Every creature that had been tested by the Army for gas-detection purposes had developed pneumonia — except for the slug. When exposed to mustard gas, the garden slug closed its breathing aperture, thus protecting its lung membrane. Mustard gas in contact with moisture produces hydrochloric acid, which attacks the delicate lung membrane. The remarkable slug could endure many successive gassings and not be injured or have its ability to detect the presence of gas compromised. The slug was then made available to the U.S. Army for duty in the trenches starting in June 1918. Thus, slugs served with Army forces for five months and saved countless American lives. Imagine the convenience of a slug in a trench. Dogs, pigeons, and, especially, horses are high-maintenance animals requiring special handling, special food, and veterinary care. What could be easier than a slug? Just put him in a shoebox with a wet sponge, and you’re all set!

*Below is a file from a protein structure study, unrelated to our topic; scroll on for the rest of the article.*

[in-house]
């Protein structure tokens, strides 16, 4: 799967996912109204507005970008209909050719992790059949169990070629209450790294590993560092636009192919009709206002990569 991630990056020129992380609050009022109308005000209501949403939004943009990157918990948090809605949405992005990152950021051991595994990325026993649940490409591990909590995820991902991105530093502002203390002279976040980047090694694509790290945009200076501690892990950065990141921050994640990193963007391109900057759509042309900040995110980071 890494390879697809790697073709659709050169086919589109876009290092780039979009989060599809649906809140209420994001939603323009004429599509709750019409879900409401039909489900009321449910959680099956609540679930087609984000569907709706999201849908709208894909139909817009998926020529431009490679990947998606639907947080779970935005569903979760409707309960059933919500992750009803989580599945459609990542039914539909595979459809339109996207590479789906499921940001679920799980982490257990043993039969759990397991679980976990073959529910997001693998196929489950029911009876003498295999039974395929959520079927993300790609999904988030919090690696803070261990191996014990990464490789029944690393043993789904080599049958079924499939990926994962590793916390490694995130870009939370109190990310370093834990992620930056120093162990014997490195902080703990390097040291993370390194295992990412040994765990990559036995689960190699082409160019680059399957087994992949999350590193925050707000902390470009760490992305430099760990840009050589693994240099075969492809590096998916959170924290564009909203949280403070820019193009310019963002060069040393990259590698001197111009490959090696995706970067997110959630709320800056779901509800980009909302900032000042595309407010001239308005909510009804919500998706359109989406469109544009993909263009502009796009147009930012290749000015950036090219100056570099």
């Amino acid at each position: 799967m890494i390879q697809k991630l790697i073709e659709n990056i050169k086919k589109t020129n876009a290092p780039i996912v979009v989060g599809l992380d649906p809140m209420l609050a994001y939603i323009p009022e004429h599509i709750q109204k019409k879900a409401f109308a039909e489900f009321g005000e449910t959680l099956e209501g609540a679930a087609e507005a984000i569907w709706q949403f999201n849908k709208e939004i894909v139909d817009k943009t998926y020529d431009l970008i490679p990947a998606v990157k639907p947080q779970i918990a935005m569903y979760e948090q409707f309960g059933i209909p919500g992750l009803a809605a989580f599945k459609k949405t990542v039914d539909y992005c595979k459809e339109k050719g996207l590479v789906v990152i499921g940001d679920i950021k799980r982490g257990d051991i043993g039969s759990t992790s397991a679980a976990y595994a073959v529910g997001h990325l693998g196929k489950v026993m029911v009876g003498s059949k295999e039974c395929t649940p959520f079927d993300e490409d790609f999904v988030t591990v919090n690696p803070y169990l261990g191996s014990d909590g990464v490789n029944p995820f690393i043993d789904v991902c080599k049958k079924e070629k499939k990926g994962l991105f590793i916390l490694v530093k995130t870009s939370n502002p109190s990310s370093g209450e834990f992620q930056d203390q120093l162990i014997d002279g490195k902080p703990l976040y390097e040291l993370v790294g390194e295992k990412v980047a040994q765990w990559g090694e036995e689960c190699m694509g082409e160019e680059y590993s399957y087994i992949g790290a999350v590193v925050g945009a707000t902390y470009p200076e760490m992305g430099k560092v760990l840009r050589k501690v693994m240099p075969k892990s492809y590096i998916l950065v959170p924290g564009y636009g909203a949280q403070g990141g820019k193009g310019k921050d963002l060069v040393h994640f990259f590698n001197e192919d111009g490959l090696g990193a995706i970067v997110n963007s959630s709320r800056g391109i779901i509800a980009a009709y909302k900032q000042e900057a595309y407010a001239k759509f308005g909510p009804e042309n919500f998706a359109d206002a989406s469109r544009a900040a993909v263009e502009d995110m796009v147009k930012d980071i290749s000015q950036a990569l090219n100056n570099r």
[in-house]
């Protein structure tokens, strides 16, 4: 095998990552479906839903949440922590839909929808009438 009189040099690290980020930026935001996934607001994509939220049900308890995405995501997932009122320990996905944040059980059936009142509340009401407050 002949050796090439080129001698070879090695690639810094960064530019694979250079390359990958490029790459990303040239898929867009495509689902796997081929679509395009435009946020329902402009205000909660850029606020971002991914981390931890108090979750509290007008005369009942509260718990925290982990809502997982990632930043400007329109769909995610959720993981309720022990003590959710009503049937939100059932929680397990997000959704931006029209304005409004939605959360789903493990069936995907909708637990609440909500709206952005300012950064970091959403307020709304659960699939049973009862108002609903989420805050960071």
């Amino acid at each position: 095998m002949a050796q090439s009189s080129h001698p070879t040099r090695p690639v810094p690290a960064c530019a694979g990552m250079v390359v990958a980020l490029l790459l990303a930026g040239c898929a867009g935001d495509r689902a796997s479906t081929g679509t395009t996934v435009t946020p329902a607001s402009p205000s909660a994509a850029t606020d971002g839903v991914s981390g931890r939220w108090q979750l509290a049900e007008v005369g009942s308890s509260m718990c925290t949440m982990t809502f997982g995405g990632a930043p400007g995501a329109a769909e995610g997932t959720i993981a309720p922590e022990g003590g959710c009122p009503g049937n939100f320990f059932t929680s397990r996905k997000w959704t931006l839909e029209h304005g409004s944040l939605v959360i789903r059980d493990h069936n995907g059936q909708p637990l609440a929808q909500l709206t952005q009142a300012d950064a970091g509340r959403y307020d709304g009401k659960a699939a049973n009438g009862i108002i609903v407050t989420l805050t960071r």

The recent release of Steven Spielberg’s War Horse provides us with an opportunity to acknowledge the very important role that animals played in World War I. Spielberg himself admitted that until he saw the play called War Horse that he “had never been that interested in World War I.” Perhaps the release of the movie will spark renewed interest in the war. As the stories of Sgt. Stubby, Cher Ami, and the ordinary garden slug demonstrate, there are many more interesting tales to be told about the Great War as its centennial fast approaches.
Notes, Sources, and Links:
1. Click on the following link to read a more detailed article about Connecticut's own Sgt. Stubby:
2. Animal Heroes of WWI by Harold Baynes is the main source for this article , including the quotation about the garden slug. Published in 1927, it has been long out of print but remains one of the best source for the topic.
3. Juliet Gardner's The Animals' War: Animals In Wartime From The First World War To The Present is another outstanding source for this topic.
4. Glow worms were also used by World War I soldiers to read maps without being detected by the enemy.
5. Click on this link to read more about Cher Ami and the Smithsonian exhibit called "The Price Of Freedom": http://americanhistory.si.edu/militaryhistory/collection/object.asp?ID=10